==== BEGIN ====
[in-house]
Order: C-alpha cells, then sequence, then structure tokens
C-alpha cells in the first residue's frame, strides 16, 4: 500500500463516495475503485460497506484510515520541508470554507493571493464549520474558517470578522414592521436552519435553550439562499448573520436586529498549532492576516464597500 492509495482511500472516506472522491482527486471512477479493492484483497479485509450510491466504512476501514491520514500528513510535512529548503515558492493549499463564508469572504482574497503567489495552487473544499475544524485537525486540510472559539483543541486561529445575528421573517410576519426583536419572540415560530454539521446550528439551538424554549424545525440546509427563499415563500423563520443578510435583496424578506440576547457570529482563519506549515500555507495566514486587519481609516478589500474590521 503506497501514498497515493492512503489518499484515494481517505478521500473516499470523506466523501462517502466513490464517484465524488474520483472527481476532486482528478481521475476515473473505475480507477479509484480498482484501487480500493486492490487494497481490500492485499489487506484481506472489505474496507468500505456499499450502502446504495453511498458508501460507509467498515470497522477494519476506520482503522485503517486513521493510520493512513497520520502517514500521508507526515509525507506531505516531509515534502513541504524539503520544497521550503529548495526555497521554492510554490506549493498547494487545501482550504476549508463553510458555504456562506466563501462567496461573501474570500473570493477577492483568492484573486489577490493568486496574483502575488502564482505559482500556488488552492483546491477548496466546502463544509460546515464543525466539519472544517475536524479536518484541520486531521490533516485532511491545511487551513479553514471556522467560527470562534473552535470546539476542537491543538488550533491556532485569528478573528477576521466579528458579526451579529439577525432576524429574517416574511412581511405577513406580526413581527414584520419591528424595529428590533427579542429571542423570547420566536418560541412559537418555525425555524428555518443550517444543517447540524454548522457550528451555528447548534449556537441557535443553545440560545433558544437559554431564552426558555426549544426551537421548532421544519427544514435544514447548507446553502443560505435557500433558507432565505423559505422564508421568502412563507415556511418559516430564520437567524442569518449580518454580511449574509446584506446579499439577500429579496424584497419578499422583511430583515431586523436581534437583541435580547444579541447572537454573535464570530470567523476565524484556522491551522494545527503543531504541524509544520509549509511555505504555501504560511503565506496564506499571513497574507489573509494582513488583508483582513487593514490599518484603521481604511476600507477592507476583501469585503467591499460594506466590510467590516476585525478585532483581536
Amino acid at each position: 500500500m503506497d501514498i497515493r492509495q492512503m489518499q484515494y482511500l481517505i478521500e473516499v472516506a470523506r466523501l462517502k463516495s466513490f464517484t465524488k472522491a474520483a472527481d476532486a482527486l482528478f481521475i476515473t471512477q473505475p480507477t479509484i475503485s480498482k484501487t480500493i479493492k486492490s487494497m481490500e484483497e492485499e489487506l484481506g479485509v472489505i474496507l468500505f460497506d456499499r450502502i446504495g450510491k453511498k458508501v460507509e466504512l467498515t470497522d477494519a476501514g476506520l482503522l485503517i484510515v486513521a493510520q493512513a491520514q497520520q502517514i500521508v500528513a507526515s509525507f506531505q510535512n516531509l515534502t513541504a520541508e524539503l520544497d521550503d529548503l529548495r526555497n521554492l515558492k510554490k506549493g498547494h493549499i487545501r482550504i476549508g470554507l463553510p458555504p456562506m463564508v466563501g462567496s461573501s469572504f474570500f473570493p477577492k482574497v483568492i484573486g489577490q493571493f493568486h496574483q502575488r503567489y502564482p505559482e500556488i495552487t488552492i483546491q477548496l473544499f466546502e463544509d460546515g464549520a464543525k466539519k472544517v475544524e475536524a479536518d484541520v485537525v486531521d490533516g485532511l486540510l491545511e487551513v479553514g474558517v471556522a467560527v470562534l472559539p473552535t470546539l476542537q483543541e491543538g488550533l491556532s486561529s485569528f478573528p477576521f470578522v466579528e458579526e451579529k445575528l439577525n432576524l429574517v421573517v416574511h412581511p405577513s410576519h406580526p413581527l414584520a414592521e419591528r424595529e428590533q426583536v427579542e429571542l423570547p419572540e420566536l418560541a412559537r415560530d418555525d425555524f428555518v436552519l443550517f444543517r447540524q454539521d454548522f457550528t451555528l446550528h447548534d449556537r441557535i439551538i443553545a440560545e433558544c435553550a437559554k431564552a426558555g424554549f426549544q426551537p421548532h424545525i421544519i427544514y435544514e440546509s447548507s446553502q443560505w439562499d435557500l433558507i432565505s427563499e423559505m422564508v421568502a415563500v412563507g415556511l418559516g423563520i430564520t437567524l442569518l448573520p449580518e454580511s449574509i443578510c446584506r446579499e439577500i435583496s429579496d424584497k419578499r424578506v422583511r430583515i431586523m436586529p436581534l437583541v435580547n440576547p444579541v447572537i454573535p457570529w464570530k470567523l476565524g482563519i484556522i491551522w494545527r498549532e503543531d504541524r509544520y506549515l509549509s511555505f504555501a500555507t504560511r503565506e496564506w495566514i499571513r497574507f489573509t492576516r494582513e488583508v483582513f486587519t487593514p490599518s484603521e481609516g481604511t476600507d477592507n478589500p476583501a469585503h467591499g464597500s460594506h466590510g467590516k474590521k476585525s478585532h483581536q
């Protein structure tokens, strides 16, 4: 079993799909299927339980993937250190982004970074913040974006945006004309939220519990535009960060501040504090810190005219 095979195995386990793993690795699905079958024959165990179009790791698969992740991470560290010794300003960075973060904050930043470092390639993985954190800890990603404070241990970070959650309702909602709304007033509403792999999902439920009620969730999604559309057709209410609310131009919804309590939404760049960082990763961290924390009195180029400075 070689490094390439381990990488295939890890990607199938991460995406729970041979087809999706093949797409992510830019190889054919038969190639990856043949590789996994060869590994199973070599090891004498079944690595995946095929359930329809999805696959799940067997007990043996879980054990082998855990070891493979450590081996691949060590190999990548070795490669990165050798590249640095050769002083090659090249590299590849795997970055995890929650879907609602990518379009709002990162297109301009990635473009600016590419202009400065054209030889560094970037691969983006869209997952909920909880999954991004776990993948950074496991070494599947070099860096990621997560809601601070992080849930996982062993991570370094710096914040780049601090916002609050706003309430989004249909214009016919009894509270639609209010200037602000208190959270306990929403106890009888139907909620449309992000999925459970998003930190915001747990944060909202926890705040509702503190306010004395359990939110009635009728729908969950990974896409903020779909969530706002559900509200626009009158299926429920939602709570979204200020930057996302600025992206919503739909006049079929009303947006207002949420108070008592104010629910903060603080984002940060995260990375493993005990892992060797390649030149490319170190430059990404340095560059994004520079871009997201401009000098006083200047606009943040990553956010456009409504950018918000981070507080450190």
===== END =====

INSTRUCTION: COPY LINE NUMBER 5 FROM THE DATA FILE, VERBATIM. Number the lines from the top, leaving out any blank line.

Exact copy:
């Protein structure tokens, strides 16, 4: 079993799909299927339980993937250190982004970074913040974006945006004309939220519990535009960060501040504090810190005219 095979195995386990793993690795699905079958024959165990179009790791698969992740991470560290010794300003960075973060904050930043470092390639993985954190800890990603404070241990970070959650309702909602709304007033509403792999999902439920009620969730999604559309057709209410609310131009919804309590939404760049960082990763961290924390009195180029400075 070689490094390439381990990488295939890890990607199938991460995406729970041979087809999706093949797409992510830019190889054919038969190639990856043949590789996994060869590994199973070599090891004498079944690595995946095929359930329809999805696959799940067997007990043996879980054990082998855990070891493979450590081996691949060590190999990548070795490669990165050798590249640095050769002083090659090249590299590849795997970055995890929650879907609602990518379009709002990162297109301009990635473009600016590419202009400065054209030889560094970037691969983006869209997952909920909880999954991004776990993948950074496991070494599947070099860096990621997560809601601070992080849930996982062993991570370094710096914040780049601090916002609050706003309430989004249909214009016919009894509270639609209010200037602000208190959270306990929403106890009888139907909620449309992000999925459970998003930190915001747990944060909202926890705040509702503190306010004395359990939110009635009728729908969950990974896409903020779909969530706002559900509200626009009158299926429920939602709570979204200020930057996302600025992206919503739909006049079929009303947006207002949420108070008592104010629910903060603080984002940060995260990375493993005990892992060797390649030149490319170190430059990404340095560059994004520079871009997201401009000098006083200047606009943040990553956010456009409504950018918000981070507080450190």